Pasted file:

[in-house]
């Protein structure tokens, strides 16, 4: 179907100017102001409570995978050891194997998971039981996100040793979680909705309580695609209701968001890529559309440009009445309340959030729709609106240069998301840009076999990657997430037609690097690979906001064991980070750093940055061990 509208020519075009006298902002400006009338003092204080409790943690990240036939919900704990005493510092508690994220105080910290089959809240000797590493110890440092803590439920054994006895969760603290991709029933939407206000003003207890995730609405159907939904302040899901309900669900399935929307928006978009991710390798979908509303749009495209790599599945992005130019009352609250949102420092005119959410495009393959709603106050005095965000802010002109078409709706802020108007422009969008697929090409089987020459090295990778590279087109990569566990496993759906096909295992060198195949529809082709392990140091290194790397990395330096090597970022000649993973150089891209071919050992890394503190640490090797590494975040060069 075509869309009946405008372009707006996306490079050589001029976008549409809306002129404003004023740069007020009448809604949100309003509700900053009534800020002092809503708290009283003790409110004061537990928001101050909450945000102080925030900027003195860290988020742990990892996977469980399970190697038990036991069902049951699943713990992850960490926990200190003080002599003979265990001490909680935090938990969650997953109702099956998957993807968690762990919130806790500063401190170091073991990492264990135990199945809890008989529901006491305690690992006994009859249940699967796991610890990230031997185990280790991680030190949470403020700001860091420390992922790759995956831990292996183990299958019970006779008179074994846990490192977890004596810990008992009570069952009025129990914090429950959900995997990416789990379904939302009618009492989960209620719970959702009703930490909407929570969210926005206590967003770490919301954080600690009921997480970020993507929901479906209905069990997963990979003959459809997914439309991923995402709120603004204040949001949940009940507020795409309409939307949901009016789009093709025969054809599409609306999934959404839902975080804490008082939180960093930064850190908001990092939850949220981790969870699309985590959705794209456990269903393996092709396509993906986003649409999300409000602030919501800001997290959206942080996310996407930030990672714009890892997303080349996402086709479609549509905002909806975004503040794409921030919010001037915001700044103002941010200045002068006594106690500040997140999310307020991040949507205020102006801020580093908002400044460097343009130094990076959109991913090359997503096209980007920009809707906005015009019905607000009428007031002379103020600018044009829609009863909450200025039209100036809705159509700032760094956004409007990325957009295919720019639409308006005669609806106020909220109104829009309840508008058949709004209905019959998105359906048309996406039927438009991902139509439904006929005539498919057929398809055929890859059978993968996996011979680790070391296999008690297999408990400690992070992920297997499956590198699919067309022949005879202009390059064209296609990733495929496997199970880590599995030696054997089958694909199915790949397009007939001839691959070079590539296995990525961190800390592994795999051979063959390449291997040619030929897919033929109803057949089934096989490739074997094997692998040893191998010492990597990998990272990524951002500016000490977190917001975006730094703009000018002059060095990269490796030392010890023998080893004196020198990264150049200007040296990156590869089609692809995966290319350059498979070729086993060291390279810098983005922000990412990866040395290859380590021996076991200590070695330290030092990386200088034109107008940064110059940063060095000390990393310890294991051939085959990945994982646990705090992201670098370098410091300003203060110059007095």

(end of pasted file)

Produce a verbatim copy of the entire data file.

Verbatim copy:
[in-house]
């Protein structure tokens, strides 16, 4: 179907100017102001409570995978050891194997998971039981996100040793979680909705309580695609209701968001890529559309440009009445309340959030729709609106240069998301840009076999990657997430037609690097690979906001064991980070750093940055061990 509208020519075009006298902002400006009338003092204080409790943690990240036939919900704990005493510092508690994220105080910290089959809240000797590493110890440092803590439920054994006895969760603290991709029933939407206000003003207890995730609405159907939904302040899901309900669900399935929307928006978009991710390798979908509303749009495209790599599945992005130019009352609250949102420092005119959410495009393959709603106050005095965000802010002109078409709706802020108007422009969008697929090409089987020459090295990778590279087109990569566990496993759906096909295992060198195949529809082709392990140091290194790397990395330096090597970022000649993973150089891209071919050992890394503190640490090797590494975040060069 075509869309009946405008372009707006996306490079050589001029976008549409809306002129404003004023740069007020009448809604949100309003509700900053009534800020002092809503708290009283003790409110004061537990928001101050909450945000102080925030900027003195860290988020742990990892996977469980399970190697038990036991069902049951699943713990992850960490926990200190003080002599003979265990001490909680935090938990969650997953109702099956998957993807968690762990919130806790500063401190170091073991990492264990135990199945809890008989529901006491305690690992006994009859249940699967796991610890990230031997185990280790991680030190949470403020700001860091420390992922790759995956831990292996183990299958019970006779008179074994846990490192977890004596810990008992009570069952009025129990914090429950959900995997990416789990379904939302009618009492989960209620719970959702009703930490909407929570969210926005206590967003770490919301954080600690009921997480970020993507929901479906209905069990997963990979003959459809997914439309991923995402709120603004204040949001949940009940507020795409309409939307949901009016789009093709025969054809599409609306999934959404839902975080804490008082939180960093930064850190908001990092939850949220981790969870699309985590959705794209456990269903393996092709396509993906986003649409999300409000602030919501800001997290959206942080996310996407930030990672714009890892997303080349996402086709479609549509905002909806975004503040794409921030919010001037915001700044103002941010200045002068006594106690500040997140999310307020991040949507205020102006801020580093908002400044460097343009130094990076959109991913090359997503096209980007920009809707906005015009019905607000009428007031002379103020600018044009829609009863909450200025039209100036809705159509700032760094956004409007990325957009295919720019639409308006005669609806106020909220109104829009309840508008058949709004209905019959998105359906048309996406039927438009991902139509439904006929005539498919057929398809055929890859059978993968996996011979680790070391296999008690297999408990400690992070992920297997499956590198699919067309022949005879202009390059064209296609990733495929496997199970880590599995030696054997089958694909199915790949397009007939001839691959070079590539296995990525961190800390592994795999051979063959390449291997040619030929897919033929109803057949089934096989490739074997094997692998040893191998010492990597990998990272990524951002500016000490977190917001975006730094703009000018002059060095990269490796030392010890023998080893004196020198990264150049200007040296990156590869089609692809995966290319350059498979070729086993060291390279810098983005922000990412990866040395290859380590021996076991200590070695330290030092990386200088034109107008940064110059940063060095000390990393310890294991051939085959990945994982646990705090992201670098370098410091300003203060110059007095």